Hattie


It's there . I even went by your posted link and it's there :D

Don't you just love these "back from the dead" threads!

For what it's worth, My Crossbill G10 has been hammered and neglected but remains solid and easily sharpenable. The teeth haven't rolled or chipped.

One important factor in evaluating cheaper steels on cheaper knives is that they probably get more abuse and less care than there expensive cousins.

I know my cheaper knives get a harder life than my posh ones (generally speaking)- I don't remember ever cleaning, oiling/waxing a Byrd :o

Muad'Dib
01-10-2011, 08:08 PM
I have a PE Resilience, and I love it. I used it hard on a home renovation project, cutting drywall and trimming plaster among other things. That definitely dulled the blade, so it doesn't shave my arm hairs anymore (like it did out of box) but it still cuts pretty much everything still.

I'm really curious about 9Cr18Mo. How does that compare to 8Cr13MoV in performance and price?

marknett
01-10-2011, 08:27 PM
I know this thread is old ,but the 8CR13Mov is still going strong in the byrds and a few others right now . I'd like to see what everyone thinks of it now compared to then

00max00
01-10-2011, 09:04 PM
There is no such thing, ZDP-189 has a very low edge stability, corrosion resistance and toughness compared to 8Cr13MoV.

-Cliff

Duh, whatever steel Victorinox is putting in their knives is the best in term of edge stability, corrosion resistance and toughness...:rolleyes:

chuck_roxas45
01-10-2011, 09:12 PM
Can anybody tell me what edge stability is?

jzmtl
01-10-2011, 09:17 PM
Can anybody tell me what edge stability is?

Steel matrix be able to hold all the carbide and stuff without them falling out on very top of edge.


Duh, whatever steel Victorinox is putting in their knives is the best in term of edge stability, corrosion resistance and toughness...:rolleyes:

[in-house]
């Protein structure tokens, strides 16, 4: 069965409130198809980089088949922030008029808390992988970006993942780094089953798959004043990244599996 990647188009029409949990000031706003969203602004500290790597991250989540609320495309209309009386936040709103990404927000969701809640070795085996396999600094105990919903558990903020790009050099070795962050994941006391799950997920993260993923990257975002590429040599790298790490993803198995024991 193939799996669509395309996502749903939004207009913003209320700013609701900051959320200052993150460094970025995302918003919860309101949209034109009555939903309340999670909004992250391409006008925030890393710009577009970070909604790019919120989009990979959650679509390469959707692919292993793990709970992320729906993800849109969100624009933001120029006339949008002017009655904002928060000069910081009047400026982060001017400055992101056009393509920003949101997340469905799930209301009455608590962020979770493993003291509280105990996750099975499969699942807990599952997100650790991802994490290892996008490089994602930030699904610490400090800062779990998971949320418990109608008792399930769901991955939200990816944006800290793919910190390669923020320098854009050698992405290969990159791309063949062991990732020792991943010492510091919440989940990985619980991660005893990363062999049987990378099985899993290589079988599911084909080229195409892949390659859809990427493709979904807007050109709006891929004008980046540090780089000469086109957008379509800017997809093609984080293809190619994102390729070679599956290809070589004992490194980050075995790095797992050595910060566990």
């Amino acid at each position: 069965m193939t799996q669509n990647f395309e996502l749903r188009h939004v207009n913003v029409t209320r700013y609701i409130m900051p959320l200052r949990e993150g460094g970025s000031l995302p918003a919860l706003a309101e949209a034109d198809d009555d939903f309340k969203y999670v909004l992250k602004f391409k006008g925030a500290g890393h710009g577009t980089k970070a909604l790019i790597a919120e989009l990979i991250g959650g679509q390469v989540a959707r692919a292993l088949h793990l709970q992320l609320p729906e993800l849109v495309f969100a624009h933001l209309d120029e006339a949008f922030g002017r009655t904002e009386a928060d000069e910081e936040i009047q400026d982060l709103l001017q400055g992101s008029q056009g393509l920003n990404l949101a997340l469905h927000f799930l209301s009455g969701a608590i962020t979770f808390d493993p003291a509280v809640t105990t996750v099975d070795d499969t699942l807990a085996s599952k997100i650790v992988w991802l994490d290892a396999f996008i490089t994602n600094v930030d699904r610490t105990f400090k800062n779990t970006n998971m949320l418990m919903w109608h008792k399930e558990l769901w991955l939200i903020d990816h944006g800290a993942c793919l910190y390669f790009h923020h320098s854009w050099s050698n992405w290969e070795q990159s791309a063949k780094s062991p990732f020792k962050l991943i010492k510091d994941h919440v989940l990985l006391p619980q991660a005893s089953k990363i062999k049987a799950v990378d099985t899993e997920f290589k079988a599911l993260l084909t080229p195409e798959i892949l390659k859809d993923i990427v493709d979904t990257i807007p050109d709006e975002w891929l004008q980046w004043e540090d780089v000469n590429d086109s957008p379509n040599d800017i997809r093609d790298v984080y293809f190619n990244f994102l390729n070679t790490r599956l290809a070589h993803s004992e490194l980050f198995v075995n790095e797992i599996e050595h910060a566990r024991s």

You know even though you said that as sarcasm, you are actually right on all three points, Vic's steel literally doesn't rust with their smooth finish unless you seriously neglect it, tough as hell, and has much better stability than the extremely high carbide steel like ZDP189.

Armalite Native
01-10-2011, 10:00 PM
I dunno - I have a few blades with Aus8 (but won't buy anymore) and a couple with the MOV steel. The main difference I find is that with the MOV I can get a good edge and it is not rusting like the AUS8 black spots thing. Holding the edge is a different story. I find that I have to retouch at least twice a week or more - but that could be down to me not using the 40/30 rule.

I think I prefer the MOV to the AUS8 actually. It does the job - any knife that I have that has MOV steel is an instant basher. No complaints on my end.

marknett
01-10-2011, 10:59 PM
ok now I'm confused . Are you guys saying that ZDP-189 " A.k.a. super steel " can't hang with a victorinox ... Did I miss something here or what? :confused:

The Mentaculous
01-10-2011, 11:39 PM
ok now I'm confused . Are you guys saying that ZDP-189 " A.k.a. super steel " can't hang with a victorinox ... Did I miss something here or what? :confused:

They're just saying that in those specific properties that "lower end" steels are better. In terms of edge-holding, ZDP probably about 10x better. I don't really find "edge stability" to be all that important IMO--I can get and keep a very fine edge on ZDP 189, despite all the carbides.

What they're saying is that every steel has advantages and disadvantages. There's no perfect steel, period. Maybe there are perfect steels, but only for one specific application.

marknett
01-10-2011, 11:43 PM
That's good. I just bought a stretch 2 with ZDP-189 since I've been wanting to try this steel

chuck_roxas45
01-11-2011, 12:12 AM
Steel matrix be able to hold all the carbide and stuff without them falling out on very top of edge.






I see, thanks. So since, the 420HC stuff can't hang with S30V, assuming optimum heat treat for both, then edge stability can't be all that important for edge holding.